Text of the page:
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Yale’s Boyer Center for Molecular Medicine

The decision to create a center for molecular medicine at the Yale School of Medicine was made more than a decade ago by the then Dean Leon Rosenberg and a few senior faculty advisers. At that time, the promise of this approach was on the horizon but not yet within easy reach. At Yale, along with comparable academic medical centers throughout the country, human biology and the pathogenesis of disease had been studied using state-of-the-art approaches for decades, but, for many reasons, studying the underlying mechanisms of most complex disease processes was rarely possible. All this has been changed dramatically, largely within the last decade, by the imaginative application of molecular genetics and related molecular biological tools to study just about every imaginable human condition. The power of this technology has already exceeded even the most optimistic expectations.

After the decision was made to create a new center as part of the Yale School of Medicine, the Yale planners had the good fortune to join forces with the Howard Hughes Medical Institute (HHMI) at a time when HHMI was recruiting new staff to explore similar research themes. The two groups together planned the enterprise that is now the showpiece of the Yale Medical Center (Fig. 1).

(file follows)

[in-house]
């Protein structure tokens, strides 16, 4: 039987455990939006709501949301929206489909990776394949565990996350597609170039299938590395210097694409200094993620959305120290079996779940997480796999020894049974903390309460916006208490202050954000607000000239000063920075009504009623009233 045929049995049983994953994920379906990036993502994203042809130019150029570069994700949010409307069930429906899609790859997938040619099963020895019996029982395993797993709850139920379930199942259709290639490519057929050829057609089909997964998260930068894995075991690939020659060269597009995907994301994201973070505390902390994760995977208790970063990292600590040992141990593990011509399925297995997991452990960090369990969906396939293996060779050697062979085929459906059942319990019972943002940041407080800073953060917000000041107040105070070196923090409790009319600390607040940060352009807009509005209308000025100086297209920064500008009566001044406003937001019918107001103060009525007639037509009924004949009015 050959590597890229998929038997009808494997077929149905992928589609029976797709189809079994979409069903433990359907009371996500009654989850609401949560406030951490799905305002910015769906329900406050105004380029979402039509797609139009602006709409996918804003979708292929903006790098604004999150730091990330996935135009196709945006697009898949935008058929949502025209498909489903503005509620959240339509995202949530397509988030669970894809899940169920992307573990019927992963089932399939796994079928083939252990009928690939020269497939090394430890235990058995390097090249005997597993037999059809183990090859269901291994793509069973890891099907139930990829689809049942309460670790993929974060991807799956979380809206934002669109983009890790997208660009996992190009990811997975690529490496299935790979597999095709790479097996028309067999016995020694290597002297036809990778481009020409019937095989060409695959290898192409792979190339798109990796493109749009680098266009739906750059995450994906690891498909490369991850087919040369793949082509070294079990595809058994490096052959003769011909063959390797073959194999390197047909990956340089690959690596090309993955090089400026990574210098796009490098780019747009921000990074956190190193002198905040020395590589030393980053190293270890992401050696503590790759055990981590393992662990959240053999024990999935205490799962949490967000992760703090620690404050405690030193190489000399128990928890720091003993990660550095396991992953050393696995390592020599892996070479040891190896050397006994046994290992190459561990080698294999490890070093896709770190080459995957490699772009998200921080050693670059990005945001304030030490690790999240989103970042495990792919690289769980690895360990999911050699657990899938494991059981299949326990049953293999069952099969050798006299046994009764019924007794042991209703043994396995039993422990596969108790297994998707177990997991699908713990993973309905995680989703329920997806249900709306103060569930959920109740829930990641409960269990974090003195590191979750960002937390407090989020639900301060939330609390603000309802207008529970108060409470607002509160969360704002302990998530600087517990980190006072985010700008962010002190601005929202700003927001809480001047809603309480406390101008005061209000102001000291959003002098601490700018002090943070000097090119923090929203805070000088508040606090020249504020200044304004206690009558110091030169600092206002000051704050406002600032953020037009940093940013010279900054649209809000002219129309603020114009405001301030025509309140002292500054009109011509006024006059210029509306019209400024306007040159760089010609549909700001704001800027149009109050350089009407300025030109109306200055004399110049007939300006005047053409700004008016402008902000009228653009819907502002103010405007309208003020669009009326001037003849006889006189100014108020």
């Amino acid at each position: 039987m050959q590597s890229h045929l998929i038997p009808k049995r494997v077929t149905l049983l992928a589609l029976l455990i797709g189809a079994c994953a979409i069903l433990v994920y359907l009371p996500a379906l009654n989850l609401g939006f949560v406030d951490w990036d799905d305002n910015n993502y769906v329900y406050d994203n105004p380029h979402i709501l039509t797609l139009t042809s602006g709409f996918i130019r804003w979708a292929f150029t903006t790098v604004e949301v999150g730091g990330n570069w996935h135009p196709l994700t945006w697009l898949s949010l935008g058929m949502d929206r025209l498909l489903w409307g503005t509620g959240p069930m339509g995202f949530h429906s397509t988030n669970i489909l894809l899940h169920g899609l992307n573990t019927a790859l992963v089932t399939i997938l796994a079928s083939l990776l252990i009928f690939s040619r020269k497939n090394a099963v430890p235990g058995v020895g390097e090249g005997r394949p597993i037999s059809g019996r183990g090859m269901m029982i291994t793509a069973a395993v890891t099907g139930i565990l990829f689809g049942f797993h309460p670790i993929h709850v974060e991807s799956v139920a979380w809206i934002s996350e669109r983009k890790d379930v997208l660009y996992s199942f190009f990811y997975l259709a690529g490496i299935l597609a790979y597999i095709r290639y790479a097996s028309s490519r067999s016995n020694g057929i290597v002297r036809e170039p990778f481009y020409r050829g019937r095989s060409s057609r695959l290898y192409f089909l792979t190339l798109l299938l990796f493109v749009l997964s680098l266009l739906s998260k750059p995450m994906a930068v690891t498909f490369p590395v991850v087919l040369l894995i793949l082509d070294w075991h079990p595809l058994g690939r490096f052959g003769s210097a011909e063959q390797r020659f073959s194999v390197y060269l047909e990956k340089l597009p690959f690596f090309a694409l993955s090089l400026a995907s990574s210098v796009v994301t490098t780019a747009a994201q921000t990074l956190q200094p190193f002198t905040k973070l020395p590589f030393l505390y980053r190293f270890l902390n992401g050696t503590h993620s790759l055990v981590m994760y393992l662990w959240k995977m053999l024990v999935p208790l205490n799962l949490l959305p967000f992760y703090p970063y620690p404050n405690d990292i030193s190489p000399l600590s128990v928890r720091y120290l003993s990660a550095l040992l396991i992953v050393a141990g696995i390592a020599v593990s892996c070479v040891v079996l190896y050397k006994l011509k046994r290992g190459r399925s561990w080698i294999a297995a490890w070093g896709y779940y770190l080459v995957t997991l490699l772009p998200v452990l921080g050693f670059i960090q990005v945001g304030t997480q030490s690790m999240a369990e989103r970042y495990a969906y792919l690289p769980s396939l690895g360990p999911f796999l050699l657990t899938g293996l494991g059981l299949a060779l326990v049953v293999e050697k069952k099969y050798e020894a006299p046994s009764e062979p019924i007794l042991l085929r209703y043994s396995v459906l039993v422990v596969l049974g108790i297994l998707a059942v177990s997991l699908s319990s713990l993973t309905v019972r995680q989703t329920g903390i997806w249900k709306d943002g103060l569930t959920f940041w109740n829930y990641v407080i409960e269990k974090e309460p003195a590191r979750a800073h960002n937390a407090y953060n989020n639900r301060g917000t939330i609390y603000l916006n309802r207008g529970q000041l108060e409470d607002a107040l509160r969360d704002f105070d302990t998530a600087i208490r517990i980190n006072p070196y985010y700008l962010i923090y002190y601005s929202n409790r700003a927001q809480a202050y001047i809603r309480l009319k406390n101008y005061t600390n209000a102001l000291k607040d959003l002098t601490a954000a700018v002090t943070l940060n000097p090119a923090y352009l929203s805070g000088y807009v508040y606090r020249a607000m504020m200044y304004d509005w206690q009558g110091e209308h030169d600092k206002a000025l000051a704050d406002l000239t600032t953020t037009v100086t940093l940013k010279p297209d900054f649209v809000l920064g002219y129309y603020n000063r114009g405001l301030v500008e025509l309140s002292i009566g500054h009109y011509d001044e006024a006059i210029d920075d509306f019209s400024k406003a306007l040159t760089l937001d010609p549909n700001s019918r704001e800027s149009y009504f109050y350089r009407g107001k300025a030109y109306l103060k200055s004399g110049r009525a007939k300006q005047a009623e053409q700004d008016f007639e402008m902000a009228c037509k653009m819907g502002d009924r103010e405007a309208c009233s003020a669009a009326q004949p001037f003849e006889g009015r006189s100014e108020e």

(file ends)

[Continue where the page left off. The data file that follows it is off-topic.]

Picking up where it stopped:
Fig. 1
figure 1

Boyer Center for Molecular Medicine, New Haven, CT, U.S.A.

Photograph by Timothy Hursely

The first priority of the planners of Yale’s Boyer Center was to create a center to which new faculty, skilled in the arts of molecular biology, could be recruited to work on research questions that bore directly on some aspect of human medicine. To reinforce this goal, members of each research unit were recruited to join a specific program, as opposed to being recruited to a traditional academic department. One result of this “discipline-blind” recruitment was to assemble research groups composed of traditional biochemists, cell biologists, structural biologists, geneticists, experimental pathologists, and a significant number of clinical scientists. Probably the most distinctive feature of Yale’s Boyer Center is the fact that each faculty member was chosen both for an orientation towards molecular medicine and shared interest in a specific research theme.

The four programs being pursued in the Boyer Center and the names of each program director are listed below:

  • Molecular Genetics

    • Director: Joan A. Steitz, Ph.D. Henry Ford II Professor of Molecular Biophysics and Biochemistry Investigator, Howard Hughes Medical Institute

  • Molecular and Developmental Neurobiology

    • Director: Spyridon Artavanis-Tsakonas, Ph.D. Professor of Cell Biology and Biology Investigator, Howard Hughes Medical Institute

  • Molecular Oncology and Development

    • Director: Sherman Weissman, M.D. Sterling Professor of Genetics and Medicine

  • Molecular Cardiobiology

    • Director: Jordan S. Pober, M.D., Ph.D. Professor of Pathology, Immunobiology and Biology